Picture for illustrative purposes only.
PHOTO BY ARCHIVE
If you are on a job hunt to start the new year, first be wary of unscrupulous recruiters or scammers offering fake job interviews.
Jobseekers have taken to social media to complain that they have been duped into paying up to Dh300 to scammers posing as recruiters. Police have cracked down on these fake recruiters in the past, shutting down offices in Dubai and Sharjah following complaints from victims.
However, scammers still continue engaging in dishonest work, jobseekers say. “These scammers often use spam emails as bait to get victims to visit their office on the pretext of a job interview, and once there, they will ask money as a processing fee,” HR expert Olga Alvarez told Expat Media in a previous interview.
So how can you tell a scam from the real deal? Here are tips from the experts.
HR expert Shen Dee Quah tells Expat Media that getting an email with a generic salutation is a red flag. “When it says ‘Dear applicant’ instead of your name, take it as a sign that it might be spam,” Quah said. If you applied for the job, then the recruiter should know your name and contact you personally through their official email address or business telephone line.
If you received an invitation for a job interview for a job you did not apply for, chances are it is from a spammer trying to lure you into a fake job interview.
If they are asking you to bring a copy of your CV or passport for the job interview, then it is likely to be another scam. If the company contacted you after genuinely receiving your application, then they should presumably have a copy of your CV and don’t need to ask you for another one.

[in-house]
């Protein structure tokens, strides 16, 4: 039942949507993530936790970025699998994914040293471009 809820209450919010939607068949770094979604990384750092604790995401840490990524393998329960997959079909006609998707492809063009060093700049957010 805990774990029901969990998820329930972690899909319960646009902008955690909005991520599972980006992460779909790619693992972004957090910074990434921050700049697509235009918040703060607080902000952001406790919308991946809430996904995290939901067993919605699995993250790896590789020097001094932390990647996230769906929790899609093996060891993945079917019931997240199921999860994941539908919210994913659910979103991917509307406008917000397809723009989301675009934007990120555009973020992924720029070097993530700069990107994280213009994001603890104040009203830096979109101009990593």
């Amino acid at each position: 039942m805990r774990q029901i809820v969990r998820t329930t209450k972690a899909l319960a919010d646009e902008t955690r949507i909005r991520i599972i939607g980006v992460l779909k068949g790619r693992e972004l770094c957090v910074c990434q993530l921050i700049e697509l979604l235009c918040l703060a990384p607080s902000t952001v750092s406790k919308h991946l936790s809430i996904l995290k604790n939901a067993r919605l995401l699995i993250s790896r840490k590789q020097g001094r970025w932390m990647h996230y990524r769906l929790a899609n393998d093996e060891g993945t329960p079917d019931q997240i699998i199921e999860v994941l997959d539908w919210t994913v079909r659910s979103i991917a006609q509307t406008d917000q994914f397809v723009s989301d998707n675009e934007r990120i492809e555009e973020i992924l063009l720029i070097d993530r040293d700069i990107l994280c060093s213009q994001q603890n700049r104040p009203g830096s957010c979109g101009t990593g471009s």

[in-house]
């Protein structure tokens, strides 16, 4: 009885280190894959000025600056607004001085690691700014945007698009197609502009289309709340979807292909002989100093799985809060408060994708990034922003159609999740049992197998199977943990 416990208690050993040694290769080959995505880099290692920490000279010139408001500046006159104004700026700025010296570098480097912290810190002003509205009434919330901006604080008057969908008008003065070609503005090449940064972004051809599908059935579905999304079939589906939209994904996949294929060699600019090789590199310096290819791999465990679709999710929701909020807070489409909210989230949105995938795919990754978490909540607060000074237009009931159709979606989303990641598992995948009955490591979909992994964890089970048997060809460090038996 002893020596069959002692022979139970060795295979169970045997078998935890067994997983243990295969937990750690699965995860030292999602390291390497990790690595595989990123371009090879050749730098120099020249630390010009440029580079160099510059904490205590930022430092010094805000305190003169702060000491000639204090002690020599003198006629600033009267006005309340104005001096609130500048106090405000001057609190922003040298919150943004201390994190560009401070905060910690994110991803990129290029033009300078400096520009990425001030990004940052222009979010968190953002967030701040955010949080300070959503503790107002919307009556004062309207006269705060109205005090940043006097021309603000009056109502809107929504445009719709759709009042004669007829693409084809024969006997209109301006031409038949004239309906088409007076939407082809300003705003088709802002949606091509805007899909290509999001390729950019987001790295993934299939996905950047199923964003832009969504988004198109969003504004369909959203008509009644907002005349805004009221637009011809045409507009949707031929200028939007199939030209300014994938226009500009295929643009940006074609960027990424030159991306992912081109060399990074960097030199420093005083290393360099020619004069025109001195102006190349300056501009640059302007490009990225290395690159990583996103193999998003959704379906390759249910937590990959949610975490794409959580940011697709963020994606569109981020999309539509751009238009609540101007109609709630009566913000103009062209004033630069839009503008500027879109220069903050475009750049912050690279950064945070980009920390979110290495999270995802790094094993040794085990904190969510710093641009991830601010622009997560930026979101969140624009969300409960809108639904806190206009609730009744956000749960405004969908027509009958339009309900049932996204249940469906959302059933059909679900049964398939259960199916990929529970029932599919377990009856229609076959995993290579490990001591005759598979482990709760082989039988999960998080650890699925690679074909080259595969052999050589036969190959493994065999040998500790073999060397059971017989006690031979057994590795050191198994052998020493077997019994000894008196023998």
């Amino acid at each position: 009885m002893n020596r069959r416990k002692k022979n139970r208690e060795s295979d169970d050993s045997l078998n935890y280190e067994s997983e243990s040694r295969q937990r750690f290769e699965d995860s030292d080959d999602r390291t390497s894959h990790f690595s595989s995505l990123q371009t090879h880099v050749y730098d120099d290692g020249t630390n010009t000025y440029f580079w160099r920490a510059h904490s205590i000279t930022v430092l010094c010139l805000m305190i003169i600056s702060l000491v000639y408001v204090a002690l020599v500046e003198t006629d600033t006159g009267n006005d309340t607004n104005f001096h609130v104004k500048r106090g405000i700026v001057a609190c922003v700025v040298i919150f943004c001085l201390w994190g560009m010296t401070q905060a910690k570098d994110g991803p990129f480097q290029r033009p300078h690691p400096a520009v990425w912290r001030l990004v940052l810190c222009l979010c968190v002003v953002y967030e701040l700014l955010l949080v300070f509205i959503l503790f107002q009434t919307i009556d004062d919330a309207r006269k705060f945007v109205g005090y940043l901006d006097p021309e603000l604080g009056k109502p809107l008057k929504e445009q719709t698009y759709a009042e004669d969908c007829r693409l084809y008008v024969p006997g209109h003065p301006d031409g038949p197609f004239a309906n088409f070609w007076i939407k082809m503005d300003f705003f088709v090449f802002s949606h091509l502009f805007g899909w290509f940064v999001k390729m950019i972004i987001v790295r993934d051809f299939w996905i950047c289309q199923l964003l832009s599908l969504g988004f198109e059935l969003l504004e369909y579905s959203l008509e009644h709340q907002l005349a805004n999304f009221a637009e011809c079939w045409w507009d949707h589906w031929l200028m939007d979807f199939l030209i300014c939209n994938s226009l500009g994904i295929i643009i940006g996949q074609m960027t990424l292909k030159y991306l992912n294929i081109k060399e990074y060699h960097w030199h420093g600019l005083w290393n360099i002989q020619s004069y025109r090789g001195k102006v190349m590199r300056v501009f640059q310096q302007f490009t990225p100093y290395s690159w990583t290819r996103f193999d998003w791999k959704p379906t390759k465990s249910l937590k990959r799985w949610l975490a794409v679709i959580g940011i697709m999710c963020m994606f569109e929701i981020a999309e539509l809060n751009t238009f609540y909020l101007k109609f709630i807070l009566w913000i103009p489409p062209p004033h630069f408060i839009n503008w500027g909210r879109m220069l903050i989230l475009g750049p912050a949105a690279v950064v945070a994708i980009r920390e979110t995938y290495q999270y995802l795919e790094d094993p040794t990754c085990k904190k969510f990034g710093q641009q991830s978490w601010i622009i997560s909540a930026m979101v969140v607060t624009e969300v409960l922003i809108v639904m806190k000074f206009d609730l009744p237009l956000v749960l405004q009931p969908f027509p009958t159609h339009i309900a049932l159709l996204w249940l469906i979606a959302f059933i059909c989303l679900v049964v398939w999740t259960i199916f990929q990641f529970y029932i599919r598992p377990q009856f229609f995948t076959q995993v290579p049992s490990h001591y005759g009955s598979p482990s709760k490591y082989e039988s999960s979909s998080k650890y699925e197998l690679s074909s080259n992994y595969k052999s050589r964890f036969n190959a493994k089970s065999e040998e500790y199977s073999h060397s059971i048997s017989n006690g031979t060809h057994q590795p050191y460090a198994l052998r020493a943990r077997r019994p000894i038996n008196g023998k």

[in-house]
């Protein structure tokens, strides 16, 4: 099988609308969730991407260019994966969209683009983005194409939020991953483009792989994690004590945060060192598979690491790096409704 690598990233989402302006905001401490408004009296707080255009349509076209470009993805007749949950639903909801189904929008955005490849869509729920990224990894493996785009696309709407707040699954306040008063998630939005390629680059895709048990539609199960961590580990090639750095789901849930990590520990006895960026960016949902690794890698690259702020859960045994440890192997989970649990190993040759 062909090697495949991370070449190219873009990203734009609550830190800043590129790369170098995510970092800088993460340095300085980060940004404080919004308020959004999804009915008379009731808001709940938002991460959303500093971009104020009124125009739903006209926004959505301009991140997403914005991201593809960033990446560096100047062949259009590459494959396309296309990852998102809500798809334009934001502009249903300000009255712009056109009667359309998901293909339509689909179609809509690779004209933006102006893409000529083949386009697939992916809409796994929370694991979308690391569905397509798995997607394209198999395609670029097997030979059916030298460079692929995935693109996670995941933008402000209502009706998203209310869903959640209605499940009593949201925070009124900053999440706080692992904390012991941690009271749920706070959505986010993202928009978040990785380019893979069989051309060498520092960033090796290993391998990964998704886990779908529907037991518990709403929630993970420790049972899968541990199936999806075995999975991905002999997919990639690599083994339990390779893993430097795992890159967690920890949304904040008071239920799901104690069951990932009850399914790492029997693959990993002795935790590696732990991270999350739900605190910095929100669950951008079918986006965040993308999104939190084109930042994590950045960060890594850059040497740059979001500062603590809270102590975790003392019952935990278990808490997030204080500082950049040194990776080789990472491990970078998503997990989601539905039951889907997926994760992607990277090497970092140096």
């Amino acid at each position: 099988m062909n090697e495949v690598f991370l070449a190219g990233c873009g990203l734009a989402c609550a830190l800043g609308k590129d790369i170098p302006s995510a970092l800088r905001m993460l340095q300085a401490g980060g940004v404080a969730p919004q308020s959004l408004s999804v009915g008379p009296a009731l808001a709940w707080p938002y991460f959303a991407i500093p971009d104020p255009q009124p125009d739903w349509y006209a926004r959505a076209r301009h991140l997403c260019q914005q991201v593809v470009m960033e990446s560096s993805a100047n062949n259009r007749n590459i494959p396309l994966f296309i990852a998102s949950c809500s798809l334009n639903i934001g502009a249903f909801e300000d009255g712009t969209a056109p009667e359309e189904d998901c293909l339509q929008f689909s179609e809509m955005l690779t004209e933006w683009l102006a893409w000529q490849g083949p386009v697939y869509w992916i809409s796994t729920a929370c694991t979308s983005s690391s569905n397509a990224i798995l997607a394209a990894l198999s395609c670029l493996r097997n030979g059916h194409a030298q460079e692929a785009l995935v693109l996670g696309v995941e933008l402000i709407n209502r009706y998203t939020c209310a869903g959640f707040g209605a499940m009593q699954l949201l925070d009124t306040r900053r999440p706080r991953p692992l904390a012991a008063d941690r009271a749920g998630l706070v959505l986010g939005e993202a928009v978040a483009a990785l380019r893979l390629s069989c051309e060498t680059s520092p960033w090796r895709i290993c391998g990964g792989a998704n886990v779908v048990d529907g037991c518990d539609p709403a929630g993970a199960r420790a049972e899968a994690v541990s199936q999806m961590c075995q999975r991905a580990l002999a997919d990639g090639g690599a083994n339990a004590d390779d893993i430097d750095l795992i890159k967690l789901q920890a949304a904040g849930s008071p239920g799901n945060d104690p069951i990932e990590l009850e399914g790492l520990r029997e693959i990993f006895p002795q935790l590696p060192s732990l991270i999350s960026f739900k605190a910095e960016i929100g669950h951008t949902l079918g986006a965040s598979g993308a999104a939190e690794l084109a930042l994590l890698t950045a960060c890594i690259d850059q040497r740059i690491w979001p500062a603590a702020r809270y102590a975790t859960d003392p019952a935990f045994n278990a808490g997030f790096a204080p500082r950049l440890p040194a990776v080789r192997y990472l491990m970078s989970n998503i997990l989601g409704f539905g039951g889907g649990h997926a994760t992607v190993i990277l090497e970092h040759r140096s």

Do you know which company is inviting you for a job interview? If this is not indicated in their email, then it’s a red flag. Scammers will not include a company name in their letter because the company doesn’t exist in the first place.
Was your interview offer sent through a personal email address? It might be a scam. Most genuine companies would not use Hotmail, Yahoo or Gmail email accounts to send out official emails. Also, they would primarily contact you on their business telephone line, instead of a mobile number.
If you have gone for an interview and have been asked to pay a reservation fee or processing fee, then take this as the biggest red flag of them all. Genuine companies will not ask you to pay for an interview or a job offer. ICA/Expat Media
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